3. And that both have the broader aim of benefiting wider society, i.e. make Islam and Muslims widely recognised as a valuable, effective force for good in Britain, as was traditionally the case wherever the religion took root. See Islamic Education Conference #1; The Holy Trinity of Muslim Education for more information.
4. That schools survive the next two years, as controversies over British values, safeguarding, SMSC etc. multiply and intensify.
To Muslim faith schools with often limited resources, these four seem to be almost mutually exclusive requirements; the upcoming AMS UK course, 21st century British Muslim – the Solution? is a tentative first step at effectively unraveling this conundrum.
The solution – ?
The past 20 years have seen the development overseas of a structural approach to Cooperative Learning to create an effective version of the student-centred learning environment demanded by businesses and governments. (For full details on this issue and its connection to Muslim communities, see transcript of Edinburgh Seminar “The Student- Centred Classroom & The Self-Centred Student…”).
Cooperative Learning ensures tight classroom management and reliable assessment, is transferable across all subjects and levels, and fuses seamlessly with existing lesson plans and materials.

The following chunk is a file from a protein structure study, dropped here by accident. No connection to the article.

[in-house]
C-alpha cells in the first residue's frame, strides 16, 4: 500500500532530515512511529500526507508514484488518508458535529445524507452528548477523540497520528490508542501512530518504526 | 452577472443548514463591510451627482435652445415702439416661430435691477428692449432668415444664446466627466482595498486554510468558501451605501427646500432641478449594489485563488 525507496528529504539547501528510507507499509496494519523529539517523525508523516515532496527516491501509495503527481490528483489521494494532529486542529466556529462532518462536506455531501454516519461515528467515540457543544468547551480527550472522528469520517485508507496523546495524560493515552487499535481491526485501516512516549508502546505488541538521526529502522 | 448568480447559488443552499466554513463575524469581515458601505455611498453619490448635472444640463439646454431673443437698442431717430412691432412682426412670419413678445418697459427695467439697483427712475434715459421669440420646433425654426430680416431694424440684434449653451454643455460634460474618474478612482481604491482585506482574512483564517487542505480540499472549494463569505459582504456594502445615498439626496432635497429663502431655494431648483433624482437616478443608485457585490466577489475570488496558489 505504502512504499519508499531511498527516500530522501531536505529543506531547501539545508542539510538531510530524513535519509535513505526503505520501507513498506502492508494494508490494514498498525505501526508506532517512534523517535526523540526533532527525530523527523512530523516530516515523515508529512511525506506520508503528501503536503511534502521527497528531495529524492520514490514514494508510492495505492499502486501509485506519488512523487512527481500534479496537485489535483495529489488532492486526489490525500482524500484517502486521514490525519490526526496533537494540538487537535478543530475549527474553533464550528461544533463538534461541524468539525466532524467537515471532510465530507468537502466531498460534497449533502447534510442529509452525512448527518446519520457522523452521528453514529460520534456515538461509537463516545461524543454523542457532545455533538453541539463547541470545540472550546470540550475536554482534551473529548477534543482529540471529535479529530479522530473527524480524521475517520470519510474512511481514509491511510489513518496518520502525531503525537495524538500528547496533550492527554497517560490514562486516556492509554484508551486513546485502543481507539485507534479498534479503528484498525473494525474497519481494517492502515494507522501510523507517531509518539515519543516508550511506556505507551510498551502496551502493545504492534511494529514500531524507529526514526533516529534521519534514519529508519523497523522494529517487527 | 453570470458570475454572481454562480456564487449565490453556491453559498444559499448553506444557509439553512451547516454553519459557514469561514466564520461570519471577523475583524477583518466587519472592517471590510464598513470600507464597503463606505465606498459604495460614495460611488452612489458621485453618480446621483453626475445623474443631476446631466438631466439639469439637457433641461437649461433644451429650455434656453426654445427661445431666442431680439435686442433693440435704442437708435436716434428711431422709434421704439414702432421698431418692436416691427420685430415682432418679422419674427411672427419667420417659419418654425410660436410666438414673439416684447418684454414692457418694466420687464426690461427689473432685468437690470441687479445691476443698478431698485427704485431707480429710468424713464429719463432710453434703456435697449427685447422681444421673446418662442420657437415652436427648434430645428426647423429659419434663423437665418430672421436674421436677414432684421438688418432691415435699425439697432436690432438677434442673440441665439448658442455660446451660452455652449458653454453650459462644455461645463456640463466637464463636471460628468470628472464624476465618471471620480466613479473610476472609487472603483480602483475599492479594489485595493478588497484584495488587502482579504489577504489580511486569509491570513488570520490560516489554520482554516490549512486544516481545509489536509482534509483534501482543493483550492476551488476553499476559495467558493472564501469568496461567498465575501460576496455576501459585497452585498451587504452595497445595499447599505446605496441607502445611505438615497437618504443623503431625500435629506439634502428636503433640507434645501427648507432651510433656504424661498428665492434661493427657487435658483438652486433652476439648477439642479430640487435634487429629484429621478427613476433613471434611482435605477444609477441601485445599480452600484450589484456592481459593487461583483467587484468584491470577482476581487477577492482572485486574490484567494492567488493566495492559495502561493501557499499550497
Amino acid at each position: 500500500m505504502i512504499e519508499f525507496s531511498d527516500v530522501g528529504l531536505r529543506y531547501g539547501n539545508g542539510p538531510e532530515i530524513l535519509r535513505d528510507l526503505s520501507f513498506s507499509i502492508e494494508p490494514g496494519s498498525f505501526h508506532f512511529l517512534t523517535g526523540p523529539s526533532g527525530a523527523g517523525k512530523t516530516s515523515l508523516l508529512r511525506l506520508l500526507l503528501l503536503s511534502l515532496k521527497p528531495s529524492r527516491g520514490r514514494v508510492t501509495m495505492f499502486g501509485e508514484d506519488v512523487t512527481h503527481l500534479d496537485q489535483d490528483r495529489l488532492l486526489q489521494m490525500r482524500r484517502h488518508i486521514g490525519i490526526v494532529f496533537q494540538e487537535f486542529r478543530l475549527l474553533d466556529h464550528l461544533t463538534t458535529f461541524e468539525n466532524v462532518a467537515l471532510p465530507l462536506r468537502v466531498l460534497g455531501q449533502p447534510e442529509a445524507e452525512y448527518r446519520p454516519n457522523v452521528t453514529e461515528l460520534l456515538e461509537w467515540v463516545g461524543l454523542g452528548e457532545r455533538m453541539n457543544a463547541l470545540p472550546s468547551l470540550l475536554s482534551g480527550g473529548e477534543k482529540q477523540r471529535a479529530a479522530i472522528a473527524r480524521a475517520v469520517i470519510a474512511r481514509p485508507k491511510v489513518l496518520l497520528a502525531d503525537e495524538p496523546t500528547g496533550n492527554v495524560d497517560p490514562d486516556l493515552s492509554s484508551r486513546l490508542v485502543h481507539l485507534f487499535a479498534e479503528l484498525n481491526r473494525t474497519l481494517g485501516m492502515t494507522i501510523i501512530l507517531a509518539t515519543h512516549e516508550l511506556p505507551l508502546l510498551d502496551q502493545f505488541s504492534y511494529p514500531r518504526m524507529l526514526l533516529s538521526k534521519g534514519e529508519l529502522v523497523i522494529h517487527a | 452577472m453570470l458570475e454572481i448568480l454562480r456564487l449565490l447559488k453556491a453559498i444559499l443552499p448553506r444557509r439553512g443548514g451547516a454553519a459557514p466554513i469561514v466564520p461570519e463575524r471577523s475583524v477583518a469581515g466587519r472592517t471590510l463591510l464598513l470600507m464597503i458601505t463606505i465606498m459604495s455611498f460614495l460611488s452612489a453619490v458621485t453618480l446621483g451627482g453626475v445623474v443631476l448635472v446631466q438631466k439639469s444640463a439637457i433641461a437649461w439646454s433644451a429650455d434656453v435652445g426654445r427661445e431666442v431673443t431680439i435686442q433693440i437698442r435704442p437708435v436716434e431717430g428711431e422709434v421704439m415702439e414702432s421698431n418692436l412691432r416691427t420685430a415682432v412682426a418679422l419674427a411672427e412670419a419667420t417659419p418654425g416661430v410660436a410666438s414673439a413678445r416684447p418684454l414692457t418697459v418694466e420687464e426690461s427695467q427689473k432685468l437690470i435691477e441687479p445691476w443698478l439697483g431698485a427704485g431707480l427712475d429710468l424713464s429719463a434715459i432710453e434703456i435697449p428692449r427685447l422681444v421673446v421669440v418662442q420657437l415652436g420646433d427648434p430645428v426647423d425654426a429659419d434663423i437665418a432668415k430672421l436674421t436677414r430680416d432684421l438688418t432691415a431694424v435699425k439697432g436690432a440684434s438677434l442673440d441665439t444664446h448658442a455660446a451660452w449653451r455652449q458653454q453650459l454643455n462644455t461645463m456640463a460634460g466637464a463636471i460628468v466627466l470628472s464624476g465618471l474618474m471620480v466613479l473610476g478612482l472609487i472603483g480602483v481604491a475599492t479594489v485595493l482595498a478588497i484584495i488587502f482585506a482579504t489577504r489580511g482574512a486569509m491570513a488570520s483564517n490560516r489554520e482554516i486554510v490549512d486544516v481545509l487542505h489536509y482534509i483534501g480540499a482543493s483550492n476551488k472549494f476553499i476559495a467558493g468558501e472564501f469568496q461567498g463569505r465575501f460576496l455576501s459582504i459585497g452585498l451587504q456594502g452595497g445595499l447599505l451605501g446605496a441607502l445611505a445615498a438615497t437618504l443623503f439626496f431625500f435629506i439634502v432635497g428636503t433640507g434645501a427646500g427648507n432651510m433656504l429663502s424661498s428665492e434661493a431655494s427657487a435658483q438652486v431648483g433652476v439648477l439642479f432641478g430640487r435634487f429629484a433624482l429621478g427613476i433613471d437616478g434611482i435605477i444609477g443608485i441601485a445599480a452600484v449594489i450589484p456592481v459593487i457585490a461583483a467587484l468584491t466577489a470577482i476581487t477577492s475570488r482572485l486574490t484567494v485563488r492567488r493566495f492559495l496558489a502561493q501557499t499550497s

Though based on a comprehensive theoretical framework, it is a practical classroom tool, easily mastered even by NQTs and unqualified teachers, and may be deployed with immediate effect. Note that any lesson that integrates Cooperative Learning will comply with Ofsted student-centred ideals and the collaborative learning facilitated has been described by the Sutton Trust’s EEF Teaching and Learning Toolkit as the best use of Pupil Premium.
Values – deconstruction, reconstruction
More importantly, Cooperative Learning integrates subject matter with social skills, higher level thinking and advanced language needed for the fast, fluid and unpredictable nature of 21st century education requirements, job markets – and even constructed cultural conflicts such as “Islamic vs. British values.” We refer you to the recently published lesson plan dealing with the Paris attacks, which may be equally deployed in Muslim faith schools. We aim to present this lesson plan in the course as a seperate unit entitled Negotiating conflicting values & viewpoints: political, cultural and religious.
This instability means there is no conclusive answer; hence the question mark in the course title. Rather, the solution is precisely the open-ended, yet subtly guided, social constructivism of Cooperative Learning which may potentially facilitate both outstanding attainment and tools for empowered students to formulate authentic British Muslim identity ahead of media and politicians.
To quote Winston Churchill: “Now this is not the end. It is not even the beginning of the end. But it is, perhaps, the end of the beginning.”
For this reason, it is my intention that ideas and feedback from this course should be used to organically adapt and develop these strategies over time through a nationwide network of interested educationalists.
NQT video interview on Cooperative Learning, PSHE, peer support, social skills.
Deputy head video interview on Ofsted compliance.
Head Teacher video interview on Sutton Trust and Pupil Premium.
Healing Fractures, Islamic Awareness Week, Norwich, March 17, 2014